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Columbia TriStar Home Video presents
Silver City (2004)

"Look at the root word of terrorist—terror. How can anyone wonder whether these people are right or wrong? They've got terror right there in their name. Do they have to spell it out?"
- Dickie Pilager (Chris Cooper)

Review By: Dan Heaton  
Published: January 18, 2005

Stars: Maria Bello, Thora Birch, David Clennon, Chris Cooper, Alma Delfina, Richard Dreyfuss, Miguel Ferrer, James Gammon, Daryl Hannah, Danny Huston, Kris Kristofferson, Sal Lopez, Michael Murphy, Mary Kay Place, Tim Roth, Luis Saguar, Ralph Waite, Billy Zane
Other Stars: Denis Berkfeldt, Stephen Brackett, Benjamin Kroger, Cajardo Linzey, Rodney Lizcano, Annie MacKenzie, Charles Mitchell, Paul Rohrer
Director: John Sayles

MPAA Rating: R for language
Run Time: 02h:08m:00s
Release Date: January 11, 2005
UPC: 043396093218
Genre: drama


Style
Grade
Substance
Grade
Image Transfer
Grade
Audio Transfer
Grade
Extras
Grade
A- AB+B B+

DVD Review

The frenzied election year of 2004 will be remembered by moviegoers as the breeding ground for countless political documentaries ranging between observational (Control Room) and forceful attack (Fahrenheit 9/11) pictures. The success of these films varied considerably, and it has become extremely difficult to quantify their impact on the eventual results. Even if their effect was minimal, the films provided a thought-provoking antidote to the typically mind-numbing megaplex fare (White Chicks, Taxi, etc.) Writer/director John Sayles also hoped to make an impact on audience’s views prior to the November election. The renowned independent filmmaker chose to craft a fictional story instead that mirrored certain real-life leaders. Released domestically in September, Silver City presents a corrupt political system with little hope for any type of revolutionary change.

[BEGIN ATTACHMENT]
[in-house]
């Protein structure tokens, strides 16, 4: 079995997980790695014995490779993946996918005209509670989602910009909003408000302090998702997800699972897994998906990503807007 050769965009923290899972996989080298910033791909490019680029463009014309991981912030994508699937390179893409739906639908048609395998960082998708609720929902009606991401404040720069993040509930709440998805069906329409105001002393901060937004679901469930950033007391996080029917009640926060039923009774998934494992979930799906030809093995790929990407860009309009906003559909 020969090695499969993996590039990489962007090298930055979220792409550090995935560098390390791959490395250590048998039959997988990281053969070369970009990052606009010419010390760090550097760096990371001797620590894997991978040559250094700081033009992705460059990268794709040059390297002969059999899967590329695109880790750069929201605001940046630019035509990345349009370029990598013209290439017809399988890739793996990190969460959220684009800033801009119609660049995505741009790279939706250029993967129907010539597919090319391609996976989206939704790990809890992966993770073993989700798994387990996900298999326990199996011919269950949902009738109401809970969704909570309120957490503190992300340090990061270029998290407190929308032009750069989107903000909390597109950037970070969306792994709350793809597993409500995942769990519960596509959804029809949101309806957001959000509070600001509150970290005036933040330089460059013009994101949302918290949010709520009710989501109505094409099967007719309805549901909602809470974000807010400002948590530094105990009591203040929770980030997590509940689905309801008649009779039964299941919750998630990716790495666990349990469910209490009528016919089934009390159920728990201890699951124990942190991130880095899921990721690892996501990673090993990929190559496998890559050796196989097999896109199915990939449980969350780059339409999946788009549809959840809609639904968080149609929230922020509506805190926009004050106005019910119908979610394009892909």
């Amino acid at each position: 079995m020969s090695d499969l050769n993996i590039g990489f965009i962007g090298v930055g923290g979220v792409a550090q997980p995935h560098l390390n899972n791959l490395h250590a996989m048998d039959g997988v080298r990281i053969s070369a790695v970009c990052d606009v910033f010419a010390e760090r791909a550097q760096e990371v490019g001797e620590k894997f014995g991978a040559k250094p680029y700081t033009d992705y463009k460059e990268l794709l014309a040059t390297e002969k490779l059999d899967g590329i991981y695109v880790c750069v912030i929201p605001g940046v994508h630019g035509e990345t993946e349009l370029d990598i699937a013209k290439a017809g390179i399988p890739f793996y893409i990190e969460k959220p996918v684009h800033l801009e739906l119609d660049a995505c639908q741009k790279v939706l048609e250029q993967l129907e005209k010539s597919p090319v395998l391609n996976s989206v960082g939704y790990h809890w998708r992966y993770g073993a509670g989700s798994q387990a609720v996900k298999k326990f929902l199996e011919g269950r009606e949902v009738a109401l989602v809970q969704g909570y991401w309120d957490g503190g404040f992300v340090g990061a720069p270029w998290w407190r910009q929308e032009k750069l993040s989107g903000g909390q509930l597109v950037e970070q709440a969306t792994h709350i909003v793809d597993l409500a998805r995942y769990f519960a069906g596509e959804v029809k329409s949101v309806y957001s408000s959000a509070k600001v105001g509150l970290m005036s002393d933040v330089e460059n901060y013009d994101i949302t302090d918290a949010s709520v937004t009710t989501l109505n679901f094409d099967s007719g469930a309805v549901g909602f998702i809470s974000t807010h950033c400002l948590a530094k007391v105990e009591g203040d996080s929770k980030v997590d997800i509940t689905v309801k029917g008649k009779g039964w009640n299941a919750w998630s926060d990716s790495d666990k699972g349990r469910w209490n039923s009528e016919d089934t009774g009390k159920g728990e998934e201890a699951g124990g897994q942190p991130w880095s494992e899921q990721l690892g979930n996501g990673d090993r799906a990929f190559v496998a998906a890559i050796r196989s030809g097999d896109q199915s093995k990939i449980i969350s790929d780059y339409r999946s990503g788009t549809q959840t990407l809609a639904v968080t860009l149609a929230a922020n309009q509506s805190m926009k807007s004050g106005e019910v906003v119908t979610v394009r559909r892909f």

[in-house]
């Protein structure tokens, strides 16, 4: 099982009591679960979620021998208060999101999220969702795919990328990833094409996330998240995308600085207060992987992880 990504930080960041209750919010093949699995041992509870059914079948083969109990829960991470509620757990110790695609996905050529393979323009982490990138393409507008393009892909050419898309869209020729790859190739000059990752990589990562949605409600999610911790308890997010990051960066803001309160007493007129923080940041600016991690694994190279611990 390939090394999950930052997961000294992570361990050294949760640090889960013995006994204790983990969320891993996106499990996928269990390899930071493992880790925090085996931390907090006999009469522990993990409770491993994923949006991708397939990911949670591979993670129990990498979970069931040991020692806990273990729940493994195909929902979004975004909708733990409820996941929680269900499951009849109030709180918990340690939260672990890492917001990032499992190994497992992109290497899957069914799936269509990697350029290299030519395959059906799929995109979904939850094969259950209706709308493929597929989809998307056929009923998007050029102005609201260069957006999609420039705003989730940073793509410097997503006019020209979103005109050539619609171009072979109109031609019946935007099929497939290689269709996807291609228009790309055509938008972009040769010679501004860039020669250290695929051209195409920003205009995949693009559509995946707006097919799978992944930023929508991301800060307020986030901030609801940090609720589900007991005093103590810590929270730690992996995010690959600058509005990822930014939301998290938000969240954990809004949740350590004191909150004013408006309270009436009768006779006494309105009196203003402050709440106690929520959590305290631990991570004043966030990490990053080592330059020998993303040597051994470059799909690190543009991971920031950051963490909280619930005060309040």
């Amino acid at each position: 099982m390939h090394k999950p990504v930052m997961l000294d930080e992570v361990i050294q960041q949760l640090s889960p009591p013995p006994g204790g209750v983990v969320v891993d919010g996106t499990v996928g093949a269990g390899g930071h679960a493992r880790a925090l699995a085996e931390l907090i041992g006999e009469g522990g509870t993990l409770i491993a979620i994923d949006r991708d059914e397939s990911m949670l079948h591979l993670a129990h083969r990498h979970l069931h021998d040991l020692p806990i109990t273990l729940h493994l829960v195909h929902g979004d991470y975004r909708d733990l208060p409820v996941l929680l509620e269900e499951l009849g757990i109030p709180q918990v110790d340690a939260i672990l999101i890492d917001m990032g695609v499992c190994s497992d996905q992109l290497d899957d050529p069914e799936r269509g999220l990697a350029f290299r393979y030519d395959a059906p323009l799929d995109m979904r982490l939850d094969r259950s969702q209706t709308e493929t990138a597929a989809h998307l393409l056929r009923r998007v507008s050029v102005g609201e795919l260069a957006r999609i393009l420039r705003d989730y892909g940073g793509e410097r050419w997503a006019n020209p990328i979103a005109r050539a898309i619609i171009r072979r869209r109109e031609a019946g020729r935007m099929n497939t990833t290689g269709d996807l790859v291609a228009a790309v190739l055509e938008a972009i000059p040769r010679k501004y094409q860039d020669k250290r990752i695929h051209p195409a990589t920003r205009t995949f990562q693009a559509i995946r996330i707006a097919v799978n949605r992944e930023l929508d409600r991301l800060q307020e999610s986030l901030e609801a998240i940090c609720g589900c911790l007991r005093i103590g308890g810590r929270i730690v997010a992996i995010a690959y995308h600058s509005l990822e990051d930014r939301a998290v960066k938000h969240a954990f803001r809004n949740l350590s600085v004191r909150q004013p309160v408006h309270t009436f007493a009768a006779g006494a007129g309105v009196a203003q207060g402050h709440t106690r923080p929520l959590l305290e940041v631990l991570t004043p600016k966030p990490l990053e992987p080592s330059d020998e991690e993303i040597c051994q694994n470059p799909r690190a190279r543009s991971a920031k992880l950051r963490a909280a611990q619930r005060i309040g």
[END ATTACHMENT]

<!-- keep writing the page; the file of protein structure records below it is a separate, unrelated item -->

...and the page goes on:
The aptly named Dickie Pilager (Chris Cooper) is the front-runner for the governor’s seat in Colorado and exhibits some traits that may remind viewers of our current leader. He speaks in very simple terms and says nothing beyond the typical political rhetoric. His dim-witted comments often make little sense, but they appeal to the masses looking for a “direct” candidate who doesn’t speak above their heads. Dickie’s Karl Rove is Chuck Raven (Richard Dreyfuss)—a nasty, win-at-all-costs campaign manager who will not settle for second place. The wealthy man behind the scenes is the ruthless Wes Benteen (Kris Kristofferson), who needs an ally in power who is moldable. Victory on election day appears imminent for Dickie, but a strange occurrence may reveal some troubling details that could jeopardize his victory.